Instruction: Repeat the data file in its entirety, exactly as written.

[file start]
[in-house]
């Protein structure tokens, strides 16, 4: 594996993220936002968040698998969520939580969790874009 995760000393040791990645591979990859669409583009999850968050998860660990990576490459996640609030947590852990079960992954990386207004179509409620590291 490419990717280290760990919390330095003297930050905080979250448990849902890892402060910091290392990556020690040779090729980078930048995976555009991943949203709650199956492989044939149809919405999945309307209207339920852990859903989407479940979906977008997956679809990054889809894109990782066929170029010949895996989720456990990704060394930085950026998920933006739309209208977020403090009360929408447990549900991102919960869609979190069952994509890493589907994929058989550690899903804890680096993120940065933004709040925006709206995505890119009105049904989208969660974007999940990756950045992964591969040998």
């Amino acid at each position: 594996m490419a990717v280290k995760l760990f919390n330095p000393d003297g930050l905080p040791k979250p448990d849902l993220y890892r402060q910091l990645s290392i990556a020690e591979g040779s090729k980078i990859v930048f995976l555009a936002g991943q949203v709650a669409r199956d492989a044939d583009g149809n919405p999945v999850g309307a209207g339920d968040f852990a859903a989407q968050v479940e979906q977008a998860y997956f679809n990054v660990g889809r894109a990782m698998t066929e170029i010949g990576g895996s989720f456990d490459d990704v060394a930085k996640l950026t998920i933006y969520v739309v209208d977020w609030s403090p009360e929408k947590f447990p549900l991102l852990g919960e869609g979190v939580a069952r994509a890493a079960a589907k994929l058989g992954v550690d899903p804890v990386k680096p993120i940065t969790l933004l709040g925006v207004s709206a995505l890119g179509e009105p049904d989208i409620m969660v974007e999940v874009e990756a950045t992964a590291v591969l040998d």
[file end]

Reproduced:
[in-house]
């Protein structure tokens, strides 16, 4: 594996993220936002968040698998969520939580969790874009 995760000393040791990645591979990859669409583009999850968050998860660990990576490459996640609030947590852990079960992954990386207004179509409620590291 490419990717280290760990919390330095003297930050905080979250448990849902890892402060910091290392990556020690040779090729980078930048995976555009991943949203709650199956492989044939149809919405999945309307209207339920852990859903989407479940979906977008997956679809990054889809894109990782066929170029010949895996989720456990990704060394930085950026998920933006739309209208977020403090009360929408447990549900991102919960869609979190069952994509890493589907994929058989550690899903804890680096993120940065933004709040925006709206995505890119009105049904989208969660974007999940990756950045992964591969040998």
């Amino acid at each position: 594996m490419a990717v280290k995760l760990f919390n330095p000393d003297g930050l905080p040791k979250p448990d849902l993220y890892r402060q910091l990645s290392i990556a020690e591979g040779s090729k980078i990859v930048f995976l555009a936002g991943q949203v709650a669409r199956d492989a044939d583009g149809n919405p999945v999850g309307a209207g339920d968040f852990a859903a989407q968050v479940e979906q977008a998860y997956f679809n990054v660990g889809r894109a990782m698998t066929e170029i010949g990576g895996s989720f456990d490459d990704v060394a930085k996640l950026t998920i933006y969520v739309v209208d977020w609030s403090p009360e929408k947590f447990p549900l991102l852990g919960e869609g979190v939580a069952r994509a890493a079960a589907k994929l058989g992954v550690d899903p804890v990386k680096p993120i940065t969790l933004l709040g925006v207004s709206a995505l890119g179509e009105p049904d989208i409620m969660v974007e999940v874009e990756a950045t992964a590291v591969l040998d």